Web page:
I think the problem with improperly parked dockless bikes isn't readily apparent yet in DC because there are like 12 bikes in the city.

But go take a look at Silver Spring. There are like 450 bikes that are required to be kept in a relatively small area encompassing greater downtown Silver Spring. (Riders can take them into the District, but the companies are responsible for having the quota of bikes in Montgomery County every night). They are everywhere.

They block sidewalks, driveways, curb ramps, parallel parking door access, etc.

There is actually a lot of thought put into the placement of bike racks. There has to be enough space not to narrow the sidewalk clear width, be back from the curb to allow access, etc.

The dockless bikes just say, there are no rules.

You add 20,000 dockless bikes to DC, and you won't be able to walk on the sidewalk around Farragut Square.

At a minimum, they should be required to be chained to something, like the Jump bikes are, and parking illegally should result in the banning of whichever member did it.

You get a bike rack, and you get a bike rack...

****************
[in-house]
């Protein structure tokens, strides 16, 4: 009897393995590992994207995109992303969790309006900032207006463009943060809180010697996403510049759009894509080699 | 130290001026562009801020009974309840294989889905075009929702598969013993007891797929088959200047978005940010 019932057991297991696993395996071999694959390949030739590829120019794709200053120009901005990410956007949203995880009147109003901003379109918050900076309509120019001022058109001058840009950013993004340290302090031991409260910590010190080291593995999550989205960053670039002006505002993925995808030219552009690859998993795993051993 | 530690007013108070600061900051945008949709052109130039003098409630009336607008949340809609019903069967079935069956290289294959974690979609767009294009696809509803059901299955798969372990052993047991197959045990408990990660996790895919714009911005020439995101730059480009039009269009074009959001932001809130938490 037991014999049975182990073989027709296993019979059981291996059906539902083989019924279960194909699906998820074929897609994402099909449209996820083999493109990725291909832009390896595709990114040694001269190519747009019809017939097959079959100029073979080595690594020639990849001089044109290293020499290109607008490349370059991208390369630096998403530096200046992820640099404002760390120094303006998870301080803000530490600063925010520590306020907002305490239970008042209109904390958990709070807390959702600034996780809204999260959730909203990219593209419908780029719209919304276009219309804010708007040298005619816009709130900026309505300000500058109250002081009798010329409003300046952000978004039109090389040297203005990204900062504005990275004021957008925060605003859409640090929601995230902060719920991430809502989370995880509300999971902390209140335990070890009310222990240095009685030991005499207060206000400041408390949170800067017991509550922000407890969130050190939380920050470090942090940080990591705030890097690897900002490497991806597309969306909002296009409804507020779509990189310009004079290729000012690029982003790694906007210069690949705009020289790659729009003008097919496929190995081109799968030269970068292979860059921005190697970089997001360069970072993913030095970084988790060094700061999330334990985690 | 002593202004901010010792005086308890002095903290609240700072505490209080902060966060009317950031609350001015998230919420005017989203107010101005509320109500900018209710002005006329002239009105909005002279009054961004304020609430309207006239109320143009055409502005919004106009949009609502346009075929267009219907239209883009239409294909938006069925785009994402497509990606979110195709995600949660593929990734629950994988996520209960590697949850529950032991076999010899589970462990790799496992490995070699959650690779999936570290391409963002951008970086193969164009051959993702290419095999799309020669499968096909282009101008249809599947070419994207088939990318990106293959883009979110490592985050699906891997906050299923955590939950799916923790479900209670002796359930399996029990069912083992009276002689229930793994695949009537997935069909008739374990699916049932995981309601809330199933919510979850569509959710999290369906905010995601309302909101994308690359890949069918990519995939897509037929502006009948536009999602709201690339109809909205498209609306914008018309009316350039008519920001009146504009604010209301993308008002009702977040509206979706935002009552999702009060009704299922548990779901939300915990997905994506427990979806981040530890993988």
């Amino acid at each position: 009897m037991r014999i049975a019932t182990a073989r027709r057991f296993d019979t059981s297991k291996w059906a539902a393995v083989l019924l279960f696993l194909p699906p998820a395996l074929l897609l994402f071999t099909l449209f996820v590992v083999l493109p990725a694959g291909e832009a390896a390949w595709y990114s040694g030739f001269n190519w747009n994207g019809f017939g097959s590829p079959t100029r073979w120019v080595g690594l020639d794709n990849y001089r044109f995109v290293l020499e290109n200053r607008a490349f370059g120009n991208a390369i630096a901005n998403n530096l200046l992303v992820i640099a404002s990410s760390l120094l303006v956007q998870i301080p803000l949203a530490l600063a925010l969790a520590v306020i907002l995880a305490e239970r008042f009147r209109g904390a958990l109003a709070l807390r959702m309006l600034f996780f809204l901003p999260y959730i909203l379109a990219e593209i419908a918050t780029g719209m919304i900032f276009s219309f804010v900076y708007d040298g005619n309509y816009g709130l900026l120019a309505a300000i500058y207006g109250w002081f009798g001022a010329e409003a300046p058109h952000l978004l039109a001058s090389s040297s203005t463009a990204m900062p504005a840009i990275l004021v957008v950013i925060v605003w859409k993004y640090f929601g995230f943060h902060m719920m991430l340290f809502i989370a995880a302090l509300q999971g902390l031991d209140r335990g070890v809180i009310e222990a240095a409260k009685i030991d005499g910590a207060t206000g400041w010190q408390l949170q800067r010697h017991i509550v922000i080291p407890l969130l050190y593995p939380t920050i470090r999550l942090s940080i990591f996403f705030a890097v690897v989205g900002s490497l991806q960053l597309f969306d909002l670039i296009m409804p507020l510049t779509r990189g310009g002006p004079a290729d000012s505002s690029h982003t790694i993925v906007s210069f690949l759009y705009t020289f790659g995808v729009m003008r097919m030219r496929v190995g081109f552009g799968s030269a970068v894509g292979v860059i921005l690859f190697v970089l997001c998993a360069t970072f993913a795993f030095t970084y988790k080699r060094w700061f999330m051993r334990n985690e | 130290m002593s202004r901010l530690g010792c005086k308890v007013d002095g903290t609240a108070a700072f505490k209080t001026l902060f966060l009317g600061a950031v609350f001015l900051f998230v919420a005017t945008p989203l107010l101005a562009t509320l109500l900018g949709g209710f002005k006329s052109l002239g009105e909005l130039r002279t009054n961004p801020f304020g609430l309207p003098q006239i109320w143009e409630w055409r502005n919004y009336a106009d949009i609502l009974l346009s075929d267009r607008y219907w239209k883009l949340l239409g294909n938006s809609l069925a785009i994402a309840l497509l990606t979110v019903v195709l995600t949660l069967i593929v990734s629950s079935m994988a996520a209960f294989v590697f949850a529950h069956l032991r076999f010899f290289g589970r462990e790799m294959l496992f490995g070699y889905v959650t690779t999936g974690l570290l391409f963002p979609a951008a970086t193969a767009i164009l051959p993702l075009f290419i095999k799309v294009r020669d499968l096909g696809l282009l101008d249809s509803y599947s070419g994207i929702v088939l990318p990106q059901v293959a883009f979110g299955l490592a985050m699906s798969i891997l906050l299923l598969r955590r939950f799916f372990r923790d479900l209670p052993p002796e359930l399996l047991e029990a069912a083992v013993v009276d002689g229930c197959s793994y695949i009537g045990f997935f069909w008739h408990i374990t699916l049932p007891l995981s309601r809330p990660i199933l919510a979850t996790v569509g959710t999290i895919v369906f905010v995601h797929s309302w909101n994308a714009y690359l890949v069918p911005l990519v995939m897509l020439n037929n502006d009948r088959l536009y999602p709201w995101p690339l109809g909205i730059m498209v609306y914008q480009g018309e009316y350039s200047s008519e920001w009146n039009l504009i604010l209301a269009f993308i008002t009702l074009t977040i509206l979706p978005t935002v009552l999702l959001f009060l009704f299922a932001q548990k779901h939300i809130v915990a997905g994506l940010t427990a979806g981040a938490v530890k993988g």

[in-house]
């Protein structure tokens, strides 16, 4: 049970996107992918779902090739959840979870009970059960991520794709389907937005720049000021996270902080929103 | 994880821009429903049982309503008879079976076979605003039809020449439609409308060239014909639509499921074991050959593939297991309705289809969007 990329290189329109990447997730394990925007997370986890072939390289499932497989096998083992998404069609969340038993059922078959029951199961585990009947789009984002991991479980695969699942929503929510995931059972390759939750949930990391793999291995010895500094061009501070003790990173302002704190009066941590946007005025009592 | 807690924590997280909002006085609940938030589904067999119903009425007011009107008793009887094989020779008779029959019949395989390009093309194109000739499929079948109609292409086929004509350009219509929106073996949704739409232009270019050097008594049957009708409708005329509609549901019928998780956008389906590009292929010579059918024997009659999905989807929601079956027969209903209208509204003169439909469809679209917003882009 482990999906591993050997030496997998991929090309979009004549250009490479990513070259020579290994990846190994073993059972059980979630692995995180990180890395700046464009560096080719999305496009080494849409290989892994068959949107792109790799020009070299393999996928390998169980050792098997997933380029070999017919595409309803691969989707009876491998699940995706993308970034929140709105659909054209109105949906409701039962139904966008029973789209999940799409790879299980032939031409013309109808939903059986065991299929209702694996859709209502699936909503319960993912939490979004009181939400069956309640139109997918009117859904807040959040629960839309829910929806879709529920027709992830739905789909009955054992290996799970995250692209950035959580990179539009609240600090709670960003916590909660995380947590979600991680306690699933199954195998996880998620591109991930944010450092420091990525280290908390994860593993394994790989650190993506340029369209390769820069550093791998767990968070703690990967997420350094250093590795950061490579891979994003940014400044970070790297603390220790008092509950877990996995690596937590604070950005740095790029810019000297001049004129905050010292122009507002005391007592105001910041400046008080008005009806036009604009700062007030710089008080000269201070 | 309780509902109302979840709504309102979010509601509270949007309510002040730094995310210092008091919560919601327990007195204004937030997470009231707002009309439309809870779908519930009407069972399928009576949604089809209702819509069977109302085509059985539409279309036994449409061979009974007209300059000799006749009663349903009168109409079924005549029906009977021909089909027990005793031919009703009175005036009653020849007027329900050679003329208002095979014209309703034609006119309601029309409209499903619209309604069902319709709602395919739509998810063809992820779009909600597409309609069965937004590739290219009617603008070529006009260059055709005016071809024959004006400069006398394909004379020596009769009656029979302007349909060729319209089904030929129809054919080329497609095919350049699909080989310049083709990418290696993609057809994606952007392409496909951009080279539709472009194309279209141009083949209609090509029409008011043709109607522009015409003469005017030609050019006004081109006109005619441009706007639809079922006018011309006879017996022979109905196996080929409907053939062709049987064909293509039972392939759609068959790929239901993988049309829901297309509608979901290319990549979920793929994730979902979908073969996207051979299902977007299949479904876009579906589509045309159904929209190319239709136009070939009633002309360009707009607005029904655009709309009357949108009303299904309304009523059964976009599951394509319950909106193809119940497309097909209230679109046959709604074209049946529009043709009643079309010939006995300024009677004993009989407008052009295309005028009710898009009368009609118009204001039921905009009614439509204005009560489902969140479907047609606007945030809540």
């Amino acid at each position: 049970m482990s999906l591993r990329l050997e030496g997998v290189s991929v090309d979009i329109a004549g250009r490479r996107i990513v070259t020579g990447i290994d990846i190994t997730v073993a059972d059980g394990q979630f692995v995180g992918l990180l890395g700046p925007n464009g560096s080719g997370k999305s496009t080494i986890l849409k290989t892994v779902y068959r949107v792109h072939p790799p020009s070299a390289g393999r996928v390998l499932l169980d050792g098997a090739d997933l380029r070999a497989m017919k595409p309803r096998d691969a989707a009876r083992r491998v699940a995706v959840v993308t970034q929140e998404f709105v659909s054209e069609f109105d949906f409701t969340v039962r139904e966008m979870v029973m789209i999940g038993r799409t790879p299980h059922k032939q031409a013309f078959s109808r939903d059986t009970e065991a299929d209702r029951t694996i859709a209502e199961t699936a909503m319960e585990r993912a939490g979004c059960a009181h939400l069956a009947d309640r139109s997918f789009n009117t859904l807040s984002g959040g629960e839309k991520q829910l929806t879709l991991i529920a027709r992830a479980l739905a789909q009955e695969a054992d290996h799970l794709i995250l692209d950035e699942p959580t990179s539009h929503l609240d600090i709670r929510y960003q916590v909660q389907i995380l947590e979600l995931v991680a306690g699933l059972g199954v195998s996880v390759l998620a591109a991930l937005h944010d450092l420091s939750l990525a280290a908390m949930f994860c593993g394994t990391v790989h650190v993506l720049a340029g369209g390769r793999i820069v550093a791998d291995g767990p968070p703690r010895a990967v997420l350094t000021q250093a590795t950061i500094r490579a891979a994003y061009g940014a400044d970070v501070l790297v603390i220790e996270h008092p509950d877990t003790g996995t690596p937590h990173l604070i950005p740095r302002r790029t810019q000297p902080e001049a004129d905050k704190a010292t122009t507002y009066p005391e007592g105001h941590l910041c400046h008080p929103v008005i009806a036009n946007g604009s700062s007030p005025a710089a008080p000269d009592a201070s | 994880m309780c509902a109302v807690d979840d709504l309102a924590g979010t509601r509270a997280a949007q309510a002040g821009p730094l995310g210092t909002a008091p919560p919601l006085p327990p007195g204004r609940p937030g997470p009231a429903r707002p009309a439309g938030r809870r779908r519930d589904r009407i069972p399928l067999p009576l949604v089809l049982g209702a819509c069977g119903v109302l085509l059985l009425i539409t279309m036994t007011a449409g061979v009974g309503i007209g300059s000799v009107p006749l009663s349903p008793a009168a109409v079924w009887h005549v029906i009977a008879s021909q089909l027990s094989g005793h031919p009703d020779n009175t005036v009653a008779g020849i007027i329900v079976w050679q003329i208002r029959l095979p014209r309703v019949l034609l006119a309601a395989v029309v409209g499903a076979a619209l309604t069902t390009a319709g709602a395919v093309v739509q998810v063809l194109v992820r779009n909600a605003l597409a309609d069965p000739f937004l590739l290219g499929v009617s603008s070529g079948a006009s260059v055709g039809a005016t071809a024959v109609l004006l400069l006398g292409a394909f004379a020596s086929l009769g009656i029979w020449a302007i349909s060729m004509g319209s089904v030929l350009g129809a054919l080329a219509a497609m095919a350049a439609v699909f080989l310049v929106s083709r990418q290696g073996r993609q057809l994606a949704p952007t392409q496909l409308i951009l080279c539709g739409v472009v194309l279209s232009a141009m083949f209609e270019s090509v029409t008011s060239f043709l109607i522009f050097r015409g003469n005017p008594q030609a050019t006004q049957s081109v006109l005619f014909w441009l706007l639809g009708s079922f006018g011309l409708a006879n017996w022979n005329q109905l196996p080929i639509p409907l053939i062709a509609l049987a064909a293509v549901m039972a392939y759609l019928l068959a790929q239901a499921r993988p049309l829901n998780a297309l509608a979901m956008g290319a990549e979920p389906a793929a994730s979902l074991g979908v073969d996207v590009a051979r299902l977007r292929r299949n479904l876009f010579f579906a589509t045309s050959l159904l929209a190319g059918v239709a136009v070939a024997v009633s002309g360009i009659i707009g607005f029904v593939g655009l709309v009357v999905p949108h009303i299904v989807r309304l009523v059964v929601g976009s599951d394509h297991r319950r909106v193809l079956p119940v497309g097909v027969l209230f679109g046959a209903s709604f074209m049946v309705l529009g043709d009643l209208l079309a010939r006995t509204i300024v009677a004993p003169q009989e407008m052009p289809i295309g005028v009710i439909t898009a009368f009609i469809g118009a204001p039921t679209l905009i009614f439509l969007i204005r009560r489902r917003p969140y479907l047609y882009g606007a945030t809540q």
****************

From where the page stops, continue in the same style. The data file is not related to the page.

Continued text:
One thing all contributors enthusiastically agreed on: we just need more bike parking. And it turns out DC Councilmember David Grosso agrees.

In a recent letter to Transportation Committee chair Mary Cheh, Grosso writes that he sees “great potential for dockless bikeshare,” in particular as a way to fill gaps in our current transit network.

He also recognizes the challenges posed by a growing dockless system: “I have many concerns about the dockless bikes blocking sidewalks, curb ramps, and more.” Grosso puts forward a proposal: one bike rack for every city corner.

“The best place for a dockless bikeshare user to place their bike is at a rack. The problem, of course, is that we don’t have nearly enough bike racks in our city. There are many in commercial areas, but only a handful on our residential blocks. We should have at least one bike rack at every one of our 7,700 intersections in the city. No one should ever have to walk several blocks from a rack to their destination.”